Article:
An activist mindset matters for leaders. Equally essential, an activist mindset matters for contributors. A motivating equilibrium happens when both are in an activist mindset. The equilibrium is a platform in which everyone:
- Performs at the highest level
- Enjoys the work and the partnerships
- Solves problems and achieves goals to make a positive difference (profit and purpose)
Although activists are accused of being idealists, the reality is when leaders and contributors are in an activist mindset, great things happen. Being an activist leader and contributor is not an easy task. Effort and growth are required.
When this state of activism does not happen, culture crumbles. Individual fulfillment disappears. Too often, this is the state of our workplaces today. Employee engagement programs failed, because we set the bar too low and became distracted from how we need to meet in the spirited middle.
We need a shift.
Activism requires a different leadership mindset, just as it requires a different contributor mindset.
An Activist Leader Formula
Let’s explore what happens when leaders and contributors do not meet in the middle.
Uninspiring Leader, Activist Contributors
At times, the team is just better than the leader. Have you ever worked for a leader that is dull, or worse, out of touch with reality? I have. My first boss fell here. As a leader, he just took a formula that seemed to work for others and apply it as if it was his own. It fell flat.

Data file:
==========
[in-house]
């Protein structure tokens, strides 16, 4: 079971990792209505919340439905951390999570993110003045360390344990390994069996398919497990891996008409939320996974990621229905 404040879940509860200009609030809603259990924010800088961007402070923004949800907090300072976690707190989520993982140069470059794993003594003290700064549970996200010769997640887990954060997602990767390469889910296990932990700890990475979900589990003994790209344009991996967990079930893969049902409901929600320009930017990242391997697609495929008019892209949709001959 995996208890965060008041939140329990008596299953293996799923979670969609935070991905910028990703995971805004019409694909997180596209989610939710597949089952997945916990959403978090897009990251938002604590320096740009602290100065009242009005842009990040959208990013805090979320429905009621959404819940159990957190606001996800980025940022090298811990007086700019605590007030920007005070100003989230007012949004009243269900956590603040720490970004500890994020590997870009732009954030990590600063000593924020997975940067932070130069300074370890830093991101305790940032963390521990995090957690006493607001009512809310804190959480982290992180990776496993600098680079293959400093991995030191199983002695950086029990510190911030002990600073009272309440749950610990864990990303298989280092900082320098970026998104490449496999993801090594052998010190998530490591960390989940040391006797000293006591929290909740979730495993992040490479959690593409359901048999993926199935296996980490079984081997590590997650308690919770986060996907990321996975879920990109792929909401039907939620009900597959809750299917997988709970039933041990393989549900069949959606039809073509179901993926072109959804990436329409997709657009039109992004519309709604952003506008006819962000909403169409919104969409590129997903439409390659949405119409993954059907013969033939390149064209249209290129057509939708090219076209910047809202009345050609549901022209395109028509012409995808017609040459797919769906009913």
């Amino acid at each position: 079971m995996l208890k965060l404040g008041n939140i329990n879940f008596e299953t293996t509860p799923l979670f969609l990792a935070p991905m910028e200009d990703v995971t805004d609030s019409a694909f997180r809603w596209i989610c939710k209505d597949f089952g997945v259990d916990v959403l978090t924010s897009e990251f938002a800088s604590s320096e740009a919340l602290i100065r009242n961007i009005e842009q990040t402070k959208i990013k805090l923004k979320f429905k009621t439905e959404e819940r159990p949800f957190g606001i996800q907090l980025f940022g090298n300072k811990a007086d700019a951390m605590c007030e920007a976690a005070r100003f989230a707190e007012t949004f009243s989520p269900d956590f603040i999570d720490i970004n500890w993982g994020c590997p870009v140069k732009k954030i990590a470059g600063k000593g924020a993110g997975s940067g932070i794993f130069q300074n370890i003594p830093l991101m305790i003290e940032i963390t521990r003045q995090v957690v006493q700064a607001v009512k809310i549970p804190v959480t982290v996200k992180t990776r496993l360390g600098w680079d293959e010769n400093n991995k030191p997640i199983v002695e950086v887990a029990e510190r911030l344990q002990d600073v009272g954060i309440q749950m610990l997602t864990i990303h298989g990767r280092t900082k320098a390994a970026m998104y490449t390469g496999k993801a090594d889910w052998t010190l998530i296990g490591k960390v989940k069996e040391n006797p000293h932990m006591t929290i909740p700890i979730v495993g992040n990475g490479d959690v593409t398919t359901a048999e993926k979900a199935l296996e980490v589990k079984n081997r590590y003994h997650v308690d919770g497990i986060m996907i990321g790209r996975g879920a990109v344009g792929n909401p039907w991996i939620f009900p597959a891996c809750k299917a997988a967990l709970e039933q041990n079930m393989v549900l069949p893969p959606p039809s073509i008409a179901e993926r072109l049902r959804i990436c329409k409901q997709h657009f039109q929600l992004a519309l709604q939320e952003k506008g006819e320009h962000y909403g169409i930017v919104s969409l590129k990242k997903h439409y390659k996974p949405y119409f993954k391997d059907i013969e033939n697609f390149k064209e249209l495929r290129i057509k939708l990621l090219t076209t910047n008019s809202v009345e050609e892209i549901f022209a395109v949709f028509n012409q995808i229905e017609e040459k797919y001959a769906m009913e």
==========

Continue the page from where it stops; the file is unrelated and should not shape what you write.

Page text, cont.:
As a team, we were motivated by the purpose of our mission. We had a bad leader, yet we were committed to the cause. We had our doubts, though. There was a time when we were all ready to walk out. However, we know we would do more unintended damage by that action. We stuck it out to the end of the initiative.
We had a lot of internal churns, and it was caused by an uninspiring leader.
Activist Leader, Uninspiring Contributors
Some leaders are just good individuals. They have the principles and values you admire. Within their character, teams can trust them and know things will come together in the right way. However, activities can get sidetracked or bogged down when team members don’t do their part or cause friction within the team. Some contributors may just take advantage of a well-intentioned leader.
Contributors are leaders, too, in what they do and how they do act. You can have the best leader and still be miserable as a team. What usually happens is a wrong individual or individuals are hired. Their contributions don’t stack up to expectations, and other contributors get infected and dissatisfied.
Responsibility to expose these realities needs to come from the contributors, along with the leader being attuned to the cause of the sluggish results.
The best-intentioned leader can hire the wrong people. The best-intentioned contributors can get off track and pull others with them. Empathy with grit to understand and then act is required.
Uninspiring Leader, Uninspiring Contributors
When an organization has uninspiring leaders and contributors, an unexpected danger arises. A false sense of “everything is OK” arises. The two uninspiring forces seem to cancel each other out, and a state of mediocrity takes hold. We get trapped into believing all will be fine.